Stupid is as Stupid Does
“When Greed Leads to Fraud”
by Sean Weiss, Partner & VP of Compliance
Ahh, the old “I didn’t know what I was doing” is not and has not been a justifiable defense in a very long time, if it truly ever was. Creating a scheme, no matter how elaborate it is, and thinking you are going to absolutely get away with it is not a very intelligent way to go about earning a living as a provider in this industry! The government from time to time employs or consults with former convicted criminals turned consultant, even though they don’t like to publicly admit it. Ask yourself, would you send a mouse into a snake pit or would you rather send in your own snake? These consultants help investigators uncover schemes and, by thinking through how they would do things if they were running the scam, figure out what the important items to look at would be and how they would cover their steps to throw off those snooping around. But then there are those providers who are so brazen they just do things without worrying about the consequences.
For example, let’s take the latest provider to be convicted of health care fraud for billing Medicare and private insurers for medical services not rendered and submitting bills under other doctors’ names to achieve higher reimbursements. On Friday, July 19, 2019, “Hal Abrahamson, a podiatrist with offices in Plainview, Long Island and Rego Park, Queens, was sentenced by United States District Judge Denis R. Hurley to one year and a day in prison for his role in a health care fraud scheme. The Court also ordered Abrahamson to pay restitution of $869,651, a $50,000 fine and forfeit $177,000. On June 26, 2018, Abrahamson pleaded guilty to health care fraud in connection with the operation of his podiatry practice. According to court documents, and as established at the plea proceeding, Abrahamson’s health care fraud scheme was ongoing from January 2013 until January 2017. Abrahamson used several fraudulent billing techniques over the years, including: (i) billing for skin grafts and wound packing services never performed, (ii) billing for work purportedly done by another podiatrist whose reimbursement rate was higher, but which was in fact done by Abrahamson, or not at all, and (iii) billing for more expensive procedures than those actually performed. Regarding the fraudulent billing for skin grafts, Abrahamson billed for this procedure 1,092 times over a four-year period in which a podiatrist with a comparable practice in Plainview billed only once and another podiatrist in the defendant’s office billed only five times. Regarding the fraudulent billing for wound packing, Abrahamson billed for this procedure 757 times over a four-year period, and would routinely add this to his false billing under another podiatrist’s name.”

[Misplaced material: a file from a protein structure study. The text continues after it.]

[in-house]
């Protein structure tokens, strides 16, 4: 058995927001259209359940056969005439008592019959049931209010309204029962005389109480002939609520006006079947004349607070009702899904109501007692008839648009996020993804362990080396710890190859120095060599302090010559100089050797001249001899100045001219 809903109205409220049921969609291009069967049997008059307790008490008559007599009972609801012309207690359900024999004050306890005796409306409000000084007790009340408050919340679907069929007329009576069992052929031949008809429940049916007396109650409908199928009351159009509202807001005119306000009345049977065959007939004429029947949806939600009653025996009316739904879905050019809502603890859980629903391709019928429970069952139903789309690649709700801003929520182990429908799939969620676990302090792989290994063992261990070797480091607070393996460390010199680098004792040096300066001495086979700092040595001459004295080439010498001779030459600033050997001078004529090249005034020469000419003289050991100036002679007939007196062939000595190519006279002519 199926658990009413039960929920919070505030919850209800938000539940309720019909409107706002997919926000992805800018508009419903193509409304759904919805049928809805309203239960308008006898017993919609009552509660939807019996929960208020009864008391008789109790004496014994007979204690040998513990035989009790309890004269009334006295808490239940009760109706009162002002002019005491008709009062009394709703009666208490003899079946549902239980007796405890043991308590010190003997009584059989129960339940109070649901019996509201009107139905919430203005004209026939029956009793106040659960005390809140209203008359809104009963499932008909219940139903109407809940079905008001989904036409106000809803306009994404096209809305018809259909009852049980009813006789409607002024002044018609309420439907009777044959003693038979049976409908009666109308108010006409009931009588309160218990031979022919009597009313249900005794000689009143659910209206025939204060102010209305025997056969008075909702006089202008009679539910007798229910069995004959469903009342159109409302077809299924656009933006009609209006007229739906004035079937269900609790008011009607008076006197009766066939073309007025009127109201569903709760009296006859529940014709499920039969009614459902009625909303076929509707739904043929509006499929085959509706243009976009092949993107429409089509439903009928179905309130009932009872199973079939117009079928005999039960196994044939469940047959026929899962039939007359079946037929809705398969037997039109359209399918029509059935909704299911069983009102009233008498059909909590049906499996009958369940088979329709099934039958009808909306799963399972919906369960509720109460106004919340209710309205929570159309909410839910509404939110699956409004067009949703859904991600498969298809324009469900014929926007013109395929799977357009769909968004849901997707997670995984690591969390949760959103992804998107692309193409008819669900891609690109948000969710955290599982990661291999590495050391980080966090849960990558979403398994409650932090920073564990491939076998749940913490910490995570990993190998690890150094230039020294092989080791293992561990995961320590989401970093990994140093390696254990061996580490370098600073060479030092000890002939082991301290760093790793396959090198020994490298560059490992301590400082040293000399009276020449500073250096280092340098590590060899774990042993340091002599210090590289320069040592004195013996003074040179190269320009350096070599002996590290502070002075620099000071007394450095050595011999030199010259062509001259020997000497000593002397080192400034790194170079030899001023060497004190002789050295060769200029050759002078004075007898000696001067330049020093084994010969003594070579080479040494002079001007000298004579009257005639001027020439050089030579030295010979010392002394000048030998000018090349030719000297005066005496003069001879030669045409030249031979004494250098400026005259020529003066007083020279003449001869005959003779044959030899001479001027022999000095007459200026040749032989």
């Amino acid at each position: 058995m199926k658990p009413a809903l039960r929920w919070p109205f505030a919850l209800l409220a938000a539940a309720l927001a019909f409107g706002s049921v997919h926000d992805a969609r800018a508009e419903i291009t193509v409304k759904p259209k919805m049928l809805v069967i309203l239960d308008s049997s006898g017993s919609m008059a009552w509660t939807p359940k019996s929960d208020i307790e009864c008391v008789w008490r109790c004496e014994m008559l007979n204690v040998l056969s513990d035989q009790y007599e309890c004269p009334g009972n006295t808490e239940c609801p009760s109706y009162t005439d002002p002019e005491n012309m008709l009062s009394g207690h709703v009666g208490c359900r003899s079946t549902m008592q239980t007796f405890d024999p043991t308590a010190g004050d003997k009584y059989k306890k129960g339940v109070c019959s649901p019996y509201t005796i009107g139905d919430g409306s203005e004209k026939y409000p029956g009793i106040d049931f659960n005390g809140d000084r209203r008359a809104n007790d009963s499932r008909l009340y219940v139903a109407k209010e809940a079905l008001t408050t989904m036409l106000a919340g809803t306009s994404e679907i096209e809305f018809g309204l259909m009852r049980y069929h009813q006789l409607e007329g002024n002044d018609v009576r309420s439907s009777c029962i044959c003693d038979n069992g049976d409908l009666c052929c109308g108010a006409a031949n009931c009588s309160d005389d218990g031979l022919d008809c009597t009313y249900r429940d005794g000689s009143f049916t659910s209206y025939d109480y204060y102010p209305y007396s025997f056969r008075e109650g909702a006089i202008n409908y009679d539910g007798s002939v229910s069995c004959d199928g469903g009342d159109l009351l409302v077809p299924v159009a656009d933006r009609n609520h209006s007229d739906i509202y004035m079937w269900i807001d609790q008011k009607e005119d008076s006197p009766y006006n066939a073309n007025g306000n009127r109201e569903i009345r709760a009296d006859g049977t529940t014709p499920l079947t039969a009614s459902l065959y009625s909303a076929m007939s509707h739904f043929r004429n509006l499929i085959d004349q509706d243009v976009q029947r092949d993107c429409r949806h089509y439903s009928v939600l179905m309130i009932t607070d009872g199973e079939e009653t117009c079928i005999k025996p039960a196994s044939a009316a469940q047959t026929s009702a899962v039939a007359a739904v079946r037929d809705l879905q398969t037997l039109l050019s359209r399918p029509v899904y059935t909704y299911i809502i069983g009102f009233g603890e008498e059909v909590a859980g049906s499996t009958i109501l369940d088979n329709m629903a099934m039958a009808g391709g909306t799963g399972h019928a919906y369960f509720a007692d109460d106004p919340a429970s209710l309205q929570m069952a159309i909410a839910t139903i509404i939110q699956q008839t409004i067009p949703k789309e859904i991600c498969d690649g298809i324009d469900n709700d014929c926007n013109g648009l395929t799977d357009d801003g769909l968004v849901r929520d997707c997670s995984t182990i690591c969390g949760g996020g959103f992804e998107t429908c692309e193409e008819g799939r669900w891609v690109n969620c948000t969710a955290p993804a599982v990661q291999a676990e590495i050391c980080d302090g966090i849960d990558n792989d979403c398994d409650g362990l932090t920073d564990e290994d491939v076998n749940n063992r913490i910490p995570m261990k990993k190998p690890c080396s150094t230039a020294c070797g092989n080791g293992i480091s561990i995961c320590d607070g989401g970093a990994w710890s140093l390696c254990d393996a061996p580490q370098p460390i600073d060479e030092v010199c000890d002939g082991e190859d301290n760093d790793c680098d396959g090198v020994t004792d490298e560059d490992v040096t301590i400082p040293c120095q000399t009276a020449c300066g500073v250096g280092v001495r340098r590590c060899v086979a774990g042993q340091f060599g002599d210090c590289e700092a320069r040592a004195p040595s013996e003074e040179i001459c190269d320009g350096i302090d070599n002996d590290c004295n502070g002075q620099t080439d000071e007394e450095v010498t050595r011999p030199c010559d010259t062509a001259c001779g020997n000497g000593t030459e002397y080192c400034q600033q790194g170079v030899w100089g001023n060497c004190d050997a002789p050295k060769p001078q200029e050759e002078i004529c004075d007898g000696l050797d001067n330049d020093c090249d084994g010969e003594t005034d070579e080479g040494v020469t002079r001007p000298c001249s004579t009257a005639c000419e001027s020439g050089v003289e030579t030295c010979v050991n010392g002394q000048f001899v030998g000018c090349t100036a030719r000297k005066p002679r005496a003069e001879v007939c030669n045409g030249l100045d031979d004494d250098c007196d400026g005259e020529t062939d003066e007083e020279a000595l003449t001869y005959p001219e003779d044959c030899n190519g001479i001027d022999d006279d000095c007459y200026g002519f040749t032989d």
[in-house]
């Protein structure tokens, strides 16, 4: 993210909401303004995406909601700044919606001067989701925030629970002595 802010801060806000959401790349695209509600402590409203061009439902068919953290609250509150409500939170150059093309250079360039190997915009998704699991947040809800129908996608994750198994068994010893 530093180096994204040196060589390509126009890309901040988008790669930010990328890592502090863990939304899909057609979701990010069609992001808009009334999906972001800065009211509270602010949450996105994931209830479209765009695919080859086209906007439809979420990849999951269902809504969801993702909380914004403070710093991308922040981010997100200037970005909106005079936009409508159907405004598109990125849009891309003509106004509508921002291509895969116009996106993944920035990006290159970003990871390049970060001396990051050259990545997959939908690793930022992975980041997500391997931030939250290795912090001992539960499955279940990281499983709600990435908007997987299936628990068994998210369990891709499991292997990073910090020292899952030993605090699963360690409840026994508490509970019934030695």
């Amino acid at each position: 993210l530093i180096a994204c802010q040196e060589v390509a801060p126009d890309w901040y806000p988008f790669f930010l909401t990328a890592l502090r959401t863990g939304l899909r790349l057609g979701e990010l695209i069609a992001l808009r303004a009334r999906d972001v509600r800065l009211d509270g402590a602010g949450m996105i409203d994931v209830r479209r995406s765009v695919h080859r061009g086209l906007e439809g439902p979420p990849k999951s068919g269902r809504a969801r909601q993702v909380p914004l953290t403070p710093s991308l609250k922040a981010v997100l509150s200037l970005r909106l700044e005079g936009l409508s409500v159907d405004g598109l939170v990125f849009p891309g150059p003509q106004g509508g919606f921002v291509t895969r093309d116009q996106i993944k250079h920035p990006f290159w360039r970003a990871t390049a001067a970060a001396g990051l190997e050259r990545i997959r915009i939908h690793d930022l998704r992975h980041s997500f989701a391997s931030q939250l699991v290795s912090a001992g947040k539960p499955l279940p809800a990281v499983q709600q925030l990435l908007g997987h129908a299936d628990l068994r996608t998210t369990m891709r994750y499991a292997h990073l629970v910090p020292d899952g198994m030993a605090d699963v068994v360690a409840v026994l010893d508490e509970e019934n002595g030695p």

While many of you will read the above and say of course that was done with intent, what you may be overlooking within your group practice could potentially be viewed as bilking the government or private insurance companies. Take for example providers within your group who are routinely behind on completing their patient encounter notes. However, at the end of the day, all of their encounter forms (Superbills) are completed and turned in for billing, which typically takes place the next business day. If you do not have coders or auditors in place reviewing the documentation to ensure it matches up to what is being billed and you submit claims that do not have any documentation to support it, you have potentially submitted a false claim and are potentially in violation of the False Claims Act (FCA). I know groups that have providers who are consistently 3-weeks or more behind on completing patient progress notes for in-office services. That is a huge problem and here is why. Let’s say your provider who is always behind sees an average of 25 patients per day; that is 125 patient encounters per week. Over a 3-week period that is 375 patient encounters. I, nor any other reasonable person, is going to believe your provider is going to be able to tell us 3-weeks or more down the road precisely what they did at 0830 on a Monday where they were triple-booked and what happened during that encounter.